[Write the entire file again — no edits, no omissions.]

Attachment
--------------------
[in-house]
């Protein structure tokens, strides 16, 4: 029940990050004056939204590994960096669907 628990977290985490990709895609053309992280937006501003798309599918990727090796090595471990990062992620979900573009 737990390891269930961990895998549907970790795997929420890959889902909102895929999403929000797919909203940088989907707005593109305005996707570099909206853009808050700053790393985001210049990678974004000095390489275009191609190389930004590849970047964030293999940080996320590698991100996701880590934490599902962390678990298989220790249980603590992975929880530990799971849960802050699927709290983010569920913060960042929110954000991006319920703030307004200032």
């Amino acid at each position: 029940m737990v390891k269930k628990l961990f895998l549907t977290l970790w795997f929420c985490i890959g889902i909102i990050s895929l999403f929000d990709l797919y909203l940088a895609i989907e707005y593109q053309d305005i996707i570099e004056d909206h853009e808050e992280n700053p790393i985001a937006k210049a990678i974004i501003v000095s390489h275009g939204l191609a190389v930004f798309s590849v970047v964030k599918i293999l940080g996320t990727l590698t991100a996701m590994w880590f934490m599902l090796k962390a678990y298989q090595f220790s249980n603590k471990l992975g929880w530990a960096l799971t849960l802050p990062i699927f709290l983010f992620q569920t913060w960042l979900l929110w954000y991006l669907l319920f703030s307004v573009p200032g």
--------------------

[in-house]
């Protein structure tokens, strides 16, 4: 029940990050004056939204590994960096669907 628990977290985490990709895609053309992280937006501003798309599918990727090796090595471990990062992620979900573009 737990390891269930961990895998549907970790795997929420890959889902909102895929999403929000797919909203940088989907707005593109305005996707570099909206853009808050700053790393985001210049990678974004000095390489275009191609190389930004590849970047964030293999940080996320590698991100996701880590934490599902962390678990298989220790249980603590992975929880530990799971849960802050699927709290983010569920913060960042929110954000991006319920703030307004200032």
């Amino acid at each position: 029940m737990v390891k269930k628990l961990f895998l549907t977290l970790w795997f929420c985490i890959g889902i909102i990050s895929l999403f929000d990709l797919y909203l940088a895609i989907e707005y593109q053309d305005i996707i570099e004056d909206h853009e808050e992280n700053p790393i985001a937006k210049a990678i974004i501003v000095s390489h275009g939204l191609a190389v930004f798309s590849v970047v964030k599918i293999l940080g996320t990727l590698t991100a996701m590994w880590f934490m599902l090796k962390a678990y298989q090595f220790s249980n603590k471990l992975g929880w530990a960096l799971t849960l802050p990062i699927f709290l983010f992620q569920t913060w960042l979900l929110w954000y991006l669907l319920f703030s307004v573009p200032g």